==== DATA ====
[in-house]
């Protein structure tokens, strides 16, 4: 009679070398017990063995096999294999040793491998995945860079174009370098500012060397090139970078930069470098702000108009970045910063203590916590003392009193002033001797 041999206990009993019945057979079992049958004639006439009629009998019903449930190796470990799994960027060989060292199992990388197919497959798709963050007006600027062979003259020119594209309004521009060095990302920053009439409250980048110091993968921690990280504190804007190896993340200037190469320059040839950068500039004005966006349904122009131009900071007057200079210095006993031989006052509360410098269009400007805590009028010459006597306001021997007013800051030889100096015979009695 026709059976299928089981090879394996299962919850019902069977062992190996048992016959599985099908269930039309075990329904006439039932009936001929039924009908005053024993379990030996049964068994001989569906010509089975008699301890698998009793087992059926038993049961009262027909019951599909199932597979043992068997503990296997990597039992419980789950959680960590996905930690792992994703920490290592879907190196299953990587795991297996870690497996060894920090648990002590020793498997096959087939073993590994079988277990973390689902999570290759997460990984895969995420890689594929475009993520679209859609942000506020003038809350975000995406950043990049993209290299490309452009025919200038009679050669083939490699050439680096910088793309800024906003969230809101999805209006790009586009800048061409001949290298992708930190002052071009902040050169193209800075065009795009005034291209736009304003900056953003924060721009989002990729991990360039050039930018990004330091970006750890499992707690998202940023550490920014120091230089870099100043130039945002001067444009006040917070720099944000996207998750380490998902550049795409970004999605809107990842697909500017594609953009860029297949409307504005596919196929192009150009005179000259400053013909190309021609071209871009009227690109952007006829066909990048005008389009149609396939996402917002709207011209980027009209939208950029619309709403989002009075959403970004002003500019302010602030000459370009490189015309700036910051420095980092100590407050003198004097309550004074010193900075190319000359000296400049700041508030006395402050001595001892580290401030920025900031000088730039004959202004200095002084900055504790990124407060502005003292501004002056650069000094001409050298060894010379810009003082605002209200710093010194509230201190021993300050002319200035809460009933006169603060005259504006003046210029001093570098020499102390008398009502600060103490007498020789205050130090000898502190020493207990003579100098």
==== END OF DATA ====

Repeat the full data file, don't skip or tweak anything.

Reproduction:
[in-house]
């Protein structure tokens, strides 16, 4: 009679070398017990063995096999294999040793491998995945860079174009370098500012060397090139970078930069470098702000108009970045910063203590916590003392009193002033001797 041999206990009993019945057979079992049958004639006439009629009998019903449930190796470990799994960027060989060292199992990388197919497959798709963050007006600027062979003259020119594209309004521009060095990302920053009439409250980048110091993968921690990280504190804007190896993340200037190469320059040839950068500039004005966006349904122009131009900071007057200079210095006993031989006052509360410098269009400007805590009028010459006597306001021997007013800051030889100096015979009695 026709059976299928089981090879394996299962919850019902069977062992190996048992016959599985099908269930039309075990329904006439039932009936001929039924009908005053024993379990030996049964068994001989569906010509089975008699301890698998009793087992059926038993049961009262027909019951599909199932597979043992068997503990296997990597039992419980789950959680960590996905930690792992994703920490290592879907190196299953990587795991297996870690497996060894920090648990002590020793498997096959087939073993590994079988277990973390689902999570290759997460990984895969995420890689594929475009993520679209859609942000506020003038809350975000995406950043990049993209290299490309452009025919200038009679050669083939490699050439680096910088793309800024906003969230809101999805209006790009586009800048061409001949290298992708930190002052071009902040050169193209800075065009795009005034291209736009304003900056953003924060721009989002990729991990360039050039930018990004330091970006750890499992707690998202940023550490920014120091230089870099100043130039945002001067444009006040917070720099944000996207998750380490998902550049795409970004999605809107990842697909500017594609953009860029297949409307504005596919196929192009150009005179000259400053013909190309021609071209871009009227690109952007006829066909990048005008389009149609396939996402917002709207011209980027009209939208950029619309709403989002009075959403970004002003500019302010602030000459370009490189015309700036910051420095980092100590407050003198004097309550004074010193900075190319000359000296400049700041508030006395402050001595001892580290401030920025900031000088730039004959202004200095002084900055504790990124407060502005003292501004002056650069000094001409050298060894010379810009003082605002209200710093010194509230201190021993300050002319200035809460009933006169603060005259504006003046210029001093570098020499102390008398009502600060103490007498020789205050130090000898502190020493207990003579100098």